Disruption — that’s a word I can relate to. Over the past two years, I have merged my business with a larger media company and have taken on the additional roles of publisher for two other brands. Not to mention raising three young boys with a husband who travels often for work. Actually, yes, let’s mention that! Most executives juggle these responsibilities — sometimes better than others. While my work life and personal life are flourishing, to try to balance it all, I knew I had to make some changes.
As necessary as it was, I found myself resisting changing my routine, and when I just ended up frustrated, I stopped and looked into why that would be.
I was comfortable the way things were, and I admitted to myself that maybe I like a little bit of chaos — with three boys, there will always be chaos — but a change needed to happen. So, I grabbed my laptop and looked for help online. I enjoy productivity podcasts where I can acquire tips while I’m driving to work (see sidebar), and after a little Google search, I also found helpful advice at WalkMe.com.
Of their valuable information on the site, I particularly liked Christopher Smith’s article “10 Tips for Managing Resistance to Change,”1 which actually applies to how to best prepare a team for change and working through a team’s struggles — which I found I could apply to myself and my teams. Sounds perfect.
Here is the first of a two-part summary of Smith’s tips.
Inevitably, organizational change efforts will meet with resistance. Handling that resistance well can make change go smoothly — you can get more support, better results and higher ROI. Handle that change ineffectively, however, and you’ll run into unnecessary roadblocks; results will suffer, morale will dip and productivity can drop.
Resistance to change is one of the most common obstacles that businesses face during organizational change. Ideally, you can replace that resistance with support, boosting project results across the board.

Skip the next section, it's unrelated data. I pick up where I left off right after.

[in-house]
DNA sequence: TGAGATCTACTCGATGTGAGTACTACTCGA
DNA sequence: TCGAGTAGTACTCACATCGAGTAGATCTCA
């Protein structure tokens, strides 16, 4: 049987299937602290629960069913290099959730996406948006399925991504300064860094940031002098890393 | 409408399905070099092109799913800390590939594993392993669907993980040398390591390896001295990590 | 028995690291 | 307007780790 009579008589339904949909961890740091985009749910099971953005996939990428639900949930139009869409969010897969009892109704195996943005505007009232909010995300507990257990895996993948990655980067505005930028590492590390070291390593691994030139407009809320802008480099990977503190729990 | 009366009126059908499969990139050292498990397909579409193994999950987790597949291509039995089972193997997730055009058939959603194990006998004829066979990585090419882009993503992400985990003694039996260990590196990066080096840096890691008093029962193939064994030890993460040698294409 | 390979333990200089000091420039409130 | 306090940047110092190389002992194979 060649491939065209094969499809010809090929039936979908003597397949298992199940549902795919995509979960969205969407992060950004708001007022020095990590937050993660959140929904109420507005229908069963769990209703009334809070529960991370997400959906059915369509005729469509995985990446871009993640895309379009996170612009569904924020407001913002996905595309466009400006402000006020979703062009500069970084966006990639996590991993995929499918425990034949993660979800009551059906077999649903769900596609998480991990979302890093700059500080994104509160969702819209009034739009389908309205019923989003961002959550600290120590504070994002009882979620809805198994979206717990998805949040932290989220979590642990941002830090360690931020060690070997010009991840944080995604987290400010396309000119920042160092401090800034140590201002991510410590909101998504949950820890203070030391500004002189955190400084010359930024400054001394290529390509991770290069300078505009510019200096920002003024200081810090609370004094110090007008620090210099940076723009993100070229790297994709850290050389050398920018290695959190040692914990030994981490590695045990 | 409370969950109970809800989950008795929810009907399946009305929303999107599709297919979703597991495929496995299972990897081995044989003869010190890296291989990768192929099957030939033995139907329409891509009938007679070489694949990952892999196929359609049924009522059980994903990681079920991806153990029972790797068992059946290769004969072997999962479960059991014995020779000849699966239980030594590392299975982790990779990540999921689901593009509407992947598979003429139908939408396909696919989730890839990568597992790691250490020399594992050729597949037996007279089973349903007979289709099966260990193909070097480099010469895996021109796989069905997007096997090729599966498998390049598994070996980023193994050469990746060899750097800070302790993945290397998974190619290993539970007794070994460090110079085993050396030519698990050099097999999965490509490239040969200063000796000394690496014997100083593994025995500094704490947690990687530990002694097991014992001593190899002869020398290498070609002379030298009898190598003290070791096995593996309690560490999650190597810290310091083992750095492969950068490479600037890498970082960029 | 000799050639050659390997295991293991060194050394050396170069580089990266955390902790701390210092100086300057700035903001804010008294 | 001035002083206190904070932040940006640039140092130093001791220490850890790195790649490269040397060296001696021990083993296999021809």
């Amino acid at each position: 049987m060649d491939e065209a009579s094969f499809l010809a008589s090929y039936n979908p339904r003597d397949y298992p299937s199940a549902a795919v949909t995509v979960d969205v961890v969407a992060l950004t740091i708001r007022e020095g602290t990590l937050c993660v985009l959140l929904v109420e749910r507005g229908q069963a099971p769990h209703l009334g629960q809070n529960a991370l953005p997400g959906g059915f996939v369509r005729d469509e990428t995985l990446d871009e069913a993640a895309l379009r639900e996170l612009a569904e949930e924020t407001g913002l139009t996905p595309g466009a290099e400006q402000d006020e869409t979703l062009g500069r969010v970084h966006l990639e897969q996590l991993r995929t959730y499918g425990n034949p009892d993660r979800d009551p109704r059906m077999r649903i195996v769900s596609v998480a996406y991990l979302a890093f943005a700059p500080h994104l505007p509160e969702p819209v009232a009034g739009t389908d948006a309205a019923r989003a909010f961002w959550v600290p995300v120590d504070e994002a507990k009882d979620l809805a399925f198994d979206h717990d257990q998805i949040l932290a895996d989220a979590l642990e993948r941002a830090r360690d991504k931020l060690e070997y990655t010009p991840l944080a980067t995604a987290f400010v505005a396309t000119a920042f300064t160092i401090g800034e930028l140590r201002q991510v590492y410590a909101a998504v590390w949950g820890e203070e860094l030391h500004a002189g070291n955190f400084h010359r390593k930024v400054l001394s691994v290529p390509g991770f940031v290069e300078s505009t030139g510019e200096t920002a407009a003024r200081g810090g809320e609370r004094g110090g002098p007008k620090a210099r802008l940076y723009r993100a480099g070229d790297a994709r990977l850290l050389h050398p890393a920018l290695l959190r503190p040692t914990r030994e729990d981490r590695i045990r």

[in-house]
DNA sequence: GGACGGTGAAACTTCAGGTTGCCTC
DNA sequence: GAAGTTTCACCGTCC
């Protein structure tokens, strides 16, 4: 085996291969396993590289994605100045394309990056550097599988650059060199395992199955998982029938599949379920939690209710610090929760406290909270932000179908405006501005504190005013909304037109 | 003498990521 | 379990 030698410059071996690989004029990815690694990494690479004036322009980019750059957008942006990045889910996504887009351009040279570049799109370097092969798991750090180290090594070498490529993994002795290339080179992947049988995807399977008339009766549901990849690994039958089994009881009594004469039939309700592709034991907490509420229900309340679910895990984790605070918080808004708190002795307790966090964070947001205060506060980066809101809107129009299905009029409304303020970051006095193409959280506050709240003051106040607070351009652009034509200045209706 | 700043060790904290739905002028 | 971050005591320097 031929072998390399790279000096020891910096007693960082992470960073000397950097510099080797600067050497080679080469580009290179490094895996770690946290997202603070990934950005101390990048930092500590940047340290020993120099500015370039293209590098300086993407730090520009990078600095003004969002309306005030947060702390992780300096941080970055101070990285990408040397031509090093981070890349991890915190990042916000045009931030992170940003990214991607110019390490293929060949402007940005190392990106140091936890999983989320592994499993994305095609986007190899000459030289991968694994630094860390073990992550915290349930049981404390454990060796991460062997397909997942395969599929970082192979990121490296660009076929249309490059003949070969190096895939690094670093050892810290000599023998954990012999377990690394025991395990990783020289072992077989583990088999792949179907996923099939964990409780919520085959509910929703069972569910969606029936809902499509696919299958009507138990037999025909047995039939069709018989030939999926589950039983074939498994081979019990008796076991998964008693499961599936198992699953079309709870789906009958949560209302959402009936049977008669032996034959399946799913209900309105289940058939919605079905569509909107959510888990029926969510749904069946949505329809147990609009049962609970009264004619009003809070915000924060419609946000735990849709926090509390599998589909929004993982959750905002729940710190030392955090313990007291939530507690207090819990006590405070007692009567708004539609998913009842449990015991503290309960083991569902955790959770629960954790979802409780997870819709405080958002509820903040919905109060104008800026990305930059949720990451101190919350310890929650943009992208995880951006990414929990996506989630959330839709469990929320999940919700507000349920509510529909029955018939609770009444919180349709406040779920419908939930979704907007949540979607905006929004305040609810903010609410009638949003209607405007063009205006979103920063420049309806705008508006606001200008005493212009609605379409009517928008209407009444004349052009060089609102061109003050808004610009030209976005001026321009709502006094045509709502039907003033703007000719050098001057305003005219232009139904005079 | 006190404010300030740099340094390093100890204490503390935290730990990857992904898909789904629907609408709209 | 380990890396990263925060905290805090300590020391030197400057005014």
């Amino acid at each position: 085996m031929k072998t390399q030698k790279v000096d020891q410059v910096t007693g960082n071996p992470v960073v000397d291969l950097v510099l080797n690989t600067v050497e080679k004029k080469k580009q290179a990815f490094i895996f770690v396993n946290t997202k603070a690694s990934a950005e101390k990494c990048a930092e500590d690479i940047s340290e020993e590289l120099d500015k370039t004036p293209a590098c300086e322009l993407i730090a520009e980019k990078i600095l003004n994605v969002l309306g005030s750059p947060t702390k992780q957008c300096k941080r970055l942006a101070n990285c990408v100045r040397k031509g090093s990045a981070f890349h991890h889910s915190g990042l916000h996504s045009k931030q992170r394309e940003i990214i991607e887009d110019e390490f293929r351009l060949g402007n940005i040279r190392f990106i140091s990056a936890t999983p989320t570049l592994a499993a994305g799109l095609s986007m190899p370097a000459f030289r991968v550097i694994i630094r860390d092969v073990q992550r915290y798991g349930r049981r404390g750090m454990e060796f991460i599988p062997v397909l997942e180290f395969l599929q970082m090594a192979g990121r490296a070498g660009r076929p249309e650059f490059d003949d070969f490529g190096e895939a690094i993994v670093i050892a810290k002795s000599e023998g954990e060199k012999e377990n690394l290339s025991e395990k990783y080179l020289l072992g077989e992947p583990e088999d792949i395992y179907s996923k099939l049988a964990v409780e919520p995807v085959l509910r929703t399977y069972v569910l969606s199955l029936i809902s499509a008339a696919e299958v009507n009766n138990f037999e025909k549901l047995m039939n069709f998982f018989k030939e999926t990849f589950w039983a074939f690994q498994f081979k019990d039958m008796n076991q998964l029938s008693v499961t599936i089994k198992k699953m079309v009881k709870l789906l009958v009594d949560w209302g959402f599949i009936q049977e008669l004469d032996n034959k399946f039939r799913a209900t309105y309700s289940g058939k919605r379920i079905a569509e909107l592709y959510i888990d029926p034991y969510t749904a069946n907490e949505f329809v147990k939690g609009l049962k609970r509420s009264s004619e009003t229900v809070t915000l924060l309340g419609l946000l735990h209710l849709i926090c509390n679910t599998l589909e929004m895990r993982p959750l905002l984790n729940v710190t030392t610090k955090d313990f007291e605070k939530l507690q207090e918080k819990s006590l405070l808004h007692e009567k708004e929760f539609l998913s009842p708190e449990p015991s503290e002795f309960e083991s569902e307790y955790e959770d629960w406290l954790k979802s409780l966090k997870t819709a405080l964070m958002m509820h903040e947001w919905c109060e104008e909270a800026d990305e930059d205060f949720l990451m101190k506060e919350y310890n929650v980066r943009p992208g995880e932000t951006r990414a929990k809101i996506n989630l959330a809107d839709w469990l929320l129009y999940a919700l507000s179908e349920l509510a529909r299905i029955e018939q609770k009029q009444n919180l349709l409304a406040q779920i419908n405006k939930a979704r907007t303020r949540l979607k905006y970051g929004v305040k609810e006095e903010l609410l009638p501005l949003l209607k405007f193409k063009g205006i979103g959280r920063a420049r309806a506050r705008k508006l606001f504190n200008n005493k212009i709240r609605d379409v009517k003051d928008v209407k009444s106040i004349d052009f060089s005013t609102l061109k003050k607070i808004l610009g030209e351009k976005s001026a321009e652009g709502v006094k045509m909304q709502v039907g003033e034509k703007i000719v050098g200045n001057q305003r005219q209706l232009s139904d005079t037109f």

1. Provide a Great Experience
Change doesn’t have to be boring; in fact, it shouldn’t be. The less boring — or threatening, scary or ominous — it is, the more employees will support it.
Make change fun and exciting through social activities or exercises. Change management exercises are typically played at the beginning of a meeting or work retreat, to break the ice and open communication. The better the experience you can create, the happier employees will be.
2. Communicate Early and Often
Communication is essential to success and can help you nip resistance in the bud — especially when you hold open discussions early on.
3. Deliver Benefits to Everyone Involved
Your change program should be beneficial, not just to the organization, but to employees. Benefits can include things such as skills development, improving workflows and improving work conditions. Once you have these benefits articulated, sell them to employees — they’ll resist less when they know what’s in it for them.
Next month we’ll cover tips four through 10, with an update on my and my teams’ progress.
Business & Productivity Podcasts
Before Breakfast with Laura Vanderkam
This under-10-minute podcast gives listeners practical tools to feel less busy and get more done.
The Tim Ferriss Show
Ferriss deconstructs world-class performers from eclectic areas to extract tactics, tools and routines you can use. This includes favorite books, morning routines, exercise habits, time-management tricks and more.
Masters of Scale with Reid Hoffman
The co-founder of LinkedIn shows how companies grow “from zero to a gazillion,” testing his theories with legendary leaders.
WorkLife with Adam Grant
The organizational psychologist takes you inside the minds of some of the world’s most unusual professionals “to explore the science of making work not suck. From learning how to love criticism to harnessing the power of frustration, one thing’s for sure: You’ll never see your job the same way again.”
AutoSuccess: The Podcast
We connect you, our readers with AutoSuccess brand partners who share their experiences and expertise to help you gain industry knowledge.
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